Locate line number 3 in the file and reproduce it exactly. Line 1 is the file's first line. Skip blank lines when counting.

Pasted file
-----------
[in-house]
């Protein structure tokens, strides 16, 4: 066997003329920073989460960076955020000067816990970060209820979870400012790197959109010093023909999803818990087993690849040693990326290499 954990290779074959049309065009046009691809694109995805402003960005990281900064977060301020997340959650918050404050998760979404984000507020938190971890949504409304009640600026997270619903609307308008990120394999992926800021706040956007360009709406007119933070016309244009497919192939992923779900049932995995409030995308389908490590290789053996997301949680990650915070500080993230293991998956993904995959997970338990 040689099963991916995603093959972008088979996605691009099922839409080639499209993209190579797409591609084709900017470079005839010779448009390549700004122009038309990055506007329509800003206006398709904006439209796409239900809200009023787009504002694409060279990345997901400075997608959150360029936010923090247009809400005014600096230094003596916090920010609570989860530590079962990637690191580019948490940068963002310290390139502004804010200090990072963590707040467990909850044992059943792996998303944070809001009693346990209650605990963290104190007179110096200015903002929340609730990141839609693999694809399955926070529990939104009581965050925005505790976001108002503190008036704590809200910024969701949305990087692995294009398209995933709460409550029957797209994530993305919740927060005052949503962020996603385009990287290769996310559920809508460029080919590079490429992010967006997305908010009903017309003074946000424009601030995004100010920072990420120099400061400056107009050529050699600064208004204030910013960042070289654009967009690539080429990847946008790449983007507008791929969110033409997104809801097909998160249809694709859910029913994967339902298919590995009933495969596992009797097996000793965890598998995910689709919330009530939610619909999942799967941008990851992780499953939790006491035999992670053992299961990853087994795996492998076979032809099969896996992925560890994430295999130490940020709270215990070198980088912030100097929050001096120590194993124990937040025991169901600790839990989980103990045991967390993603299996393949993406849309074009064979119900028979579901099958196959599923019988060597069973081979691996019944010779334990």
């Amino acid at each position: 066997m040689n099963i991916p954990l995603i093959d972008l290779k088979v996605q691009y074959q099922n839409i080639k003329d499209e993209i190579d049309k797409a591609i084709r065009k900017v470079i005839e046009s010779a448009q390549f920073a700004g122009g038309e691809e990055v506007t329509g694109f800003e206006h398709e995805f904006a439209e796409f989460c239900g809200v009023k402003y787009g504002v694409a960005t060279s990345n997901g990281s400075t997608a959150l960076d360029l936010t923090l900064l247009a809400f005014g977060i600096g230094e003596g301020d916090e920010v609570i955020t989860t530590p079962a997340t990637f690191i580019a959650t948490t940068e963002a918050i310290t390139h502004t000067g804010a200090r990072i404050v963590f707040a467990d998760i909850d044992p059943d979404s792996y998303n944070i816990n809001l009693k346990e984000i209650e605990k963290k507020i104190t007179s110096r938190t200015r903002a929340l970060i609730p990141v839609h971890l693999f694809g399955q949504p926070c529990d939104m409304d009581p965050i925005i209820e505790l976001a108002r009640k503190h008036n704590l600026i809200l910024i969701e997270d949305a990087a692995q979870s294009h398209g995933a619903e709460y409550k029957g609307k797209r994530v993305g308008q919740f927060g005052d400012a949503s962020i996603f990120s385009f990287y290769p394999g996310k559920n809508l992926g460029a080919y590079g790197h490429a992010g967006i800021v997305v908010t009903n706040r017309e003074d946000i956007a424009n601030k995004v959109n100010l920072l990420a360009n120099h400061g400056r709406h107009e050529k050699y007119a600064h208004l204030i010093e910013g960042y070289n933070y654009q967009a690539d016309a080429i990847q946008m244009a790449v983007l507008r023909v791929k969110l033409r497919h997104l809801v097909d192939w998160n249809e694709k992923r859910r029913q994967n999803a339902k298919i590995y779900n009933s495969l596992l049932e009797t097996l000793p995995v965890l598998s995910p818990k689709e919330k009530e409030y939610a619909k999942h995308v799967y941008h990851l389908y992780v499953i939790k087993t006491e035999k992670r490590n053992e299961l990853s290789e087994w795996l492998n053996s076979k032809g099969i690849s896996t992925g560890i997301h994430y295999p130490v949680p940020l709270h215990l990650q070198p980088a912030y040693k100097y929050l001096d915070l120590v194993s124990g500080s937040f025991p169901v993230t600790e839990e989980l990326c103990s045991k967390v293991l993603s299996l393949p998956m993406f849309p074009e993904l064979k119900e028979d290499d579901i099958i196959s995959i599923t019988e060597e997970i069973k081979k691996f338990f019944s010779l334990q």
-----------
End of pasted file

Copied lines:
């Amino acid at each position: 066997m040689n099963i991916p954990l995603i093959d972008l290779k088979v996605q691009y074959q099922n839409i080639k003329d499209e993209i190579d049309k797409a591609i084709r065009k900017v470079i005839e046009s010779a448009q390549f920073a700004g122009g038309e691809e990055v506007t329509g694109f800003e206006h398709e995805f904006a439209e796409f989460c239900g809200v009023k402003y787009g504002v694409a960005t060279s990345n997901g990281s400075t997608a959150l960076d360029l936010t923090l900064l247009a809400f005014g977060i600096g230094e003596g301020d916090e920010v609570i955020t989860t530590p079962a997340t990637f690191i580019a959650t948490t940068e963002a918050i310290t390139h502004t000067g804010a200090r990072i404050v963590f707040a467990d998760i909850d044992p059943d979404s792996y998303n944070i816990n809001l009693k346990e984000i209650e605990k963290k507020i104190t007179s110096r938190t200015r903002a929340l970060i609730p990141v839609h971890l693999f694809g399955q949504p926070c529990d939104m409304d009581p965050i925005i209820e505790l976001a108002r009640k503190h008036n704590l600026i809200l910024i969701e997270d949305a990087a692995q979870s294009h398209g995933a619903e709460y409550k029957g609307k797209r994530v993305g308008q919740f927060g005052d400012a949503s962020i996603f990120s385009f990287y290769p394999g996310k559920n809508l992926g460029a080919y590079g790197h490429a992010g967006i800021v997305v908010t009903n706040r017309e003074d946000i956007a424009n601030k995004v959109n100010l920072l990420a360009n120099h400061g400056r709406h107009e050529k050699y007119a600064h208004l204030i010093e910013g960042y070289n933070y654009q967009a690539d016309a080429i990847q946008m244009a790449v983007l507008r023909v791929k969110l033409r497919h997104l809801v097909d192939w998160n249809e694709k992923r859910r029913q994967n999803a339902k298919i590995y779900n009933s495969l596992l049932e009797t097996l000793p995995v965890l598998s995910p818990k689709e919330k009530e409030y939610a619909k999942h995308v799967y941008h990851l389908y992780v499953i939790k087993t006491e035999k992670r490590n053992e299961l990853s290789e087994w795996l492998n053996s076979k032809g099969i690849s896996t992925g560890i997301h994430y295999p130490v949680p940020l709270h215990l990650q070198p980088a912030y040693k100097y929050l001096d915070l120590v194993s124990g500080s937040f025991p169901v993230t600790e839990e989980l990326c103990s045991k967390v293991l993603s299996l393949p998956m993406f849309p074009e993904l064979k119900e028979d290499d579901i099958i196959s995959i599923t019988e060597e997970i069973k081979k691996f338990f019944s010779l334990q």